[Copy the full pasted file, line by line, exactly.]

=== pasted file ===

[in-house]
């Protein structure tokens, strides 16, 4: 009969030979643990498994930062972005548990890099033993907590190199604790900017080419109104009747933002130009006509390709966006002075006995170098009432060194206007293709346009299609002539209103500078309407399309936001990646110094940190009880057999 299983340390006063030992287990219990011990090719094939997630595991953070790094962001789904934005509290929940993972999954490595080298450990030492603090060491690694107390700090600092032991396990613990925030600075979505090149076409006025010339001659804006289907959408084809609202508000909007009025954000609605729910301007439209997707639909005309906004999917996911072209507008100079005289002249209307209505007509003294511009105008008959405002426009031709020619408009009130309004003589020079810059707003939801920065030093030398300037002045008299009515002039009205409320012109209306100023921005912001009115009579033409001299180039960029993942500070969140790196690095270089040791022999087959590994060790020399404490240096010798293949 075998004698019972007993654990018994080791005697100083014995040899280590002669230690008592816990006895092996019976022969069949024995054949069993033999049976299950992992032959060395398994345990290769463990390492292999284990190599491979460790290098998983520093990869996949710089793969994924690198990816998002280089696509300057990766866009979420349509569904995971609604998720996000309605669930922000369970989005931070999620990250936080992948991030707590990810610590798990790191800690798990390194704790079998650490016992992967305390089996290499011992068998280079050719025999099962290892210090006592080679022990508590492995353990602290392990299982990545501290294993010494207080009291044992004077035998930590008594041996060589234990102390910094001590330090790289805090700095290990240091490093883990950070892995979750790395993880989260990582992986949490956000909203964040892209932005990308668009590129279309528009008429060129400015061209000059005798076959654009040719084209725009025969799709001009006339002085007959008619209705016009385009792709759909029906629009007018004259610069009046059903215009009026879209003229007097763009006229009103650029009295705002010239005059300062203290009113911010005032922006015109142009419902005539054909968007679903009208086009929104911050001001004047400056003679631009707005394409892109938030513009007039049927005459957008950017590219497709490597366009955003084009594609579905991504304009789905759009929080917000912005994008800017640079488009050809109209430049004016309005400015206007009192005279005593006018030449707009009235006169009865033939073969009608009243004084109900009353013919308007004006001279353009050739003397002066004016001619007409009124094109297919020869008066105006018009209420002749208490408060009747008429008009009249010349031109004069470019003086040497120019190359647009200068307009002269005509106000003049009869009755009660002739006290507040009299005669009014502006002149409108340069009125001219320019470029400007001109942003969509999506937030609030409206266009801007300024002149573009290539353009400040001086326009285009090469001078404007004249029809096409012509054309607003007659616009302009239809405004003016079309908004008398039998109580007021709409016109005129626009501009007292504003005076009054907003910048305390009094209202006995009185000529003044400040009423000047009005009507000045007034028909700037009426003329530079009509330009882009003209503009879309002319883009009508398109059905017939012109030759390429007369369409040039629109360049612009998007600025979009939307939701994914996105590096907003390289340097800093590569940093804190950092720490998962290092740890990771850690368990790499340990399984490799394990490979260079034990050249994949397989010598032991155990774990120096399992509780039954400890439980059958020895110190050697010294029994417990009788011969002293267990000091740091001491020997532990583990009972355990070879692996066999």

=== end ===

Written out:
[in-house]
């Protein structure tokens, strides 16, 4: 009969030979643990498994930062972005548990890099033993907590190199604790900017080419109104009747933002130009006509390709966006002075006995170098009432060194206007293709346009299609002539209103500078309407399309936001990646110094940190009880057999 299983340390006063030992287990219990011990090719094939997630595991953070790094962001789904934005509290929940993972999954490595080298450990030492603090060491690694107390700090600092032991396990613990925030600075979505090149076409006025010339001659804006289907959408084809609202508000909007009025954000609605729910301007439209997707639909005309906004999917996911072209507008100079005289002249209307209505007509003294511009105008008959405002426009031709020619408009009130309004003589020079810059707003939801920065030093030398300037002045008299009515002039009205409320012109209306100023921005912001009115009579033409001299180039960029993942500070969140790196690095270089040791022999087959590994060790020399404490240096010798293949 075998004698019972007993654990018994080791005697100083014995040899280590002669230690008592816990006895092996019976022969069949024995054949069993033999049976299950992992032959060395398994345990290769463990390492292999284990190599491979460790290098998983520093990869996949710089793969994924690198990816998002280089696509300057990766866009979420349509569904995971609604998720996000309605669930922000369970989005931070999620990250936080992948991030707590990810610590798990790191800690798990390194704790079998650490016992992967305390089996290499011992068998280079050719025999099962290892210090006592080679022990508590492995353990602290392990299982990545501290294993010494207080009291044992004077035998930590008594041996060589234990102390910094001590330090790289805090700095290990240091490093883990950070892995979750790395993880989260990582992986949490956000909203964040892209932005990308668009590129279309528009008429060129400015061209000059005798076959654009040719084209725009025969799709001009006339002085007959008619209705016009385009792709759909029906629009007018004259610069009046059903215009009026879209003229007097763009006229009103650029009295705002010239005059300062203290009113911010005032922006015109142009419902005539054909968007679903009208086009929104911050001001004047400056003679631009707005394409892109938030513009007039049927005459957008950017590219497709490597366009955003084009594609579905991504304009789905759009929080917000912005994008800017640079488009050809109209430049004016309005400015206007009192005279005593006018030449707009009235006169009865033939073969009608009243004084109900009353013919308007004006001279353009050739003397002066004016001619007409009124094109297919020869008066105006018009209420002749208490408060009747008429008009009249010349031109004069470019003086040497120019190359647009200068307009002269005509106000003049009869009755009660002739006290507040009299005669009014502006002149409108340069009125001219320019470029400007001109942003969509999506937030609030409206266009801007300024002149573009290539353009400040001086326009285009090469001078404007004249029809096409012509054309607003007659616009302009239809405004003016079309908004008398039998109580007021709409016109005129626009501009007292504003005076009054907003910048305390009094209202006995009185000529003044400040009423000047009005009507000045007034028909700037009426003329530079009509330009882009003209503009879309002319883009009508398109059905017939012109030759390429007369369409040039629109360049612009998007600025979009939307939701994914996105590096907003390289340097800093590569940093804190950092720490998962290092740890990771850690368990790499340990399984490799394990490979260079034990050249994949397989010598032991155990774990120096399992509780039954400890439980059958020895110190050697010294029994417990009788011969002293267990000091740091001491020997532990583990009972355990070879692996066999």